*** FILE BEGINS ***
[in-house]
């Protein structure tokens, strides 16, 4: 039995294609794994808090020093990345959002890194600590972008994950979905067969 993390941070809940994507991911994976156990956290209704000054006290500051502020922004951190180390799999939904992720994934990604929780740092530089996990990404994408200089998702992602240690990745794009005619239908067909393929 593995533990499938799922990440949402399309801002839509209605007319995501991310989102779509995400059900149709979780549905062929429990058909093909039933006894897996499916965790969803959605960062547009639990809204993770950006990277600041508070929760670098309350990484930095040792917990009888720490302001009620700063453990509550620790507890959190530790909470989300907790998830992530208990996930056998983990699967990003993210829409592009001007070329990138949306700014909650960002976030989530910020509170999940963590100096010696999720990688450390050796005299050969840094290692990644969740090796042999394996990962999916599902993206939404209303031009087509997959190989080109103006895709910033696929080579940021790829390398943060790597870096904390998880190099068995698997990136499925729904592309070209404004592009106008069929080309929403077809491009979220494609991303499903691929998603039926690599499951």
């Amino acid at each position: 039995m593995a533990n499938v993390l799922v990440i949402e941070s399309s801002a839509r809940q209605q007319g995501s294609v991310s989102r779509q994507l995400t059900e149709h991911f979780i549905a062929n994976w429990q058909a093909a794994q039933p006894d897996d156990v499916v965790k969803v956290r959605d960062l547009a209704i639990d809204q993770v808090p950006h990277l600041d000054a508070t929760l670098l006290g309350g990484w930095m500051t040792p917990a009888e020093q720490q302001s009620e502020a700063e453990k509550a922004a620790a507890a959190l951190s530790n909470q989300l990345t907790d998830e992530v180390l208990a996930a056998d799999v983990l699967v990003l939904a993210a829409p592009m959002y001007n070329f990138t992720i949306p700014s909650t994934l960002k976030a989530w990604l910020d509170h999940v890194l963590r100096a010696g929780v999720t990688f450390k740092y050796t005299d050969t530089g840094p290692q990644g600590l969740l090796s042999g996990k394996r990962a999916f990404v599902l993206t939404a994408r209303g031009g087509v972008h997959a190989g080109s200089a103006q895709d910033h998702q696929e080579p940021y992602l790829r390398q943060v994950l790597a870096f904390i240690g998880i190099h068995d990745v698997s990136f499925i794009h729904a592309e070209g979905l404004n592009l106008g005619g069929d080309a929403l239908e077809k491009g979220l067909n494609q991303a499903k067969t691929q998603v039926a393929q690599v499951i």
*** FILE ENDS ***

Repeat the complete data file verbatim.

[in-house]
């Protein structure tokens, strides 16, 4: 039995294609794994808090020093990345959002890194600590972008994950979905067969 993390941070809940994507991911994976156990956290209704000054006290500051502020922004951190180390799999939904992720994934990604929780740092530089996990990404994408200089998702992602240690990745794009005619239908067909393929 593995533990499938799922990440949402399309801002839509209605007319995501991310989102779509995400059900149709979780549905062929429990058909093909039933006894897996499916965790969803959605960062547009639990809204993770950006990277600041508070929760670098309350990484930095040792917990009888720490302001009620700063453990509550620790507890959190530790909470989300907790998830992530208990996930056998983990699967990003993210829409592009001007070329990138949306700014909650960002976030989530910020509170999940963590100096010696999720990688450390050796005299050969840094290692990644969740090796042999394996990962999916599902993206939404209303031009087509997959190989080109103006895709910033696929080579940021790829390398943060790597870096904390998880190099068995698997990136499925729904592309070209404004592009106008069929080309929403077809491009979220494609991303499903691929998603039926690599499951």
């Amino acid at each position: 039995m593995a533990n499938v993390l799922v990440i949402e941070s399309s801002a839509r809940q209605q007319g995501s294609v991310s989102r779509q994507l995400t059900e149709h991911f979780i549905a062929n994976w429990q058909a093909a794994q039933p006894d897996d156990v499916v965790k969803v956290r959605d960062l547009a209704i639990d809204q993770v808090p950006h990277l600041d000054a508070t929760l670098l006290g309350g990484w930095m500051t040792p917990a009888e020093q720490q302001s009620e502020a700063e453990k509550a922004a620790a507890a959190l951190s530790n909470q989300l990345t907790d998830e992530v180390l208990a996930a056998d799999v983990l699967v990003l939904a993210a829409p592009m959002y001007n070329f990138t992720i949306p700014s909650t994934l960002k976030a989530w990604l910020d509170h999940v890194l963590r100096a010696g929780v999720t990688f450390k740092y050796t005299d050969t530089g840094p290692q990644g600590l969740l090796s042999g996990k394996r990962a999916f990404v599902l993206t939404a994408r209303g031009g087509v972008h997959a190989g080109s200089a103006q895709d910033h998702q696929e080579p940021y992602l790829r390398q943060v994950l790597a870096f904390i240690g998880i190099h068995d990745v698997s990136f499925i794009h729904a592309e070209g979905l404004n592009l106008g005619g069929d080309a929403l239908e077809k491009g979220l067909n494609q991303a499903k067969t691929q998603v039926a393929q690599v499951i």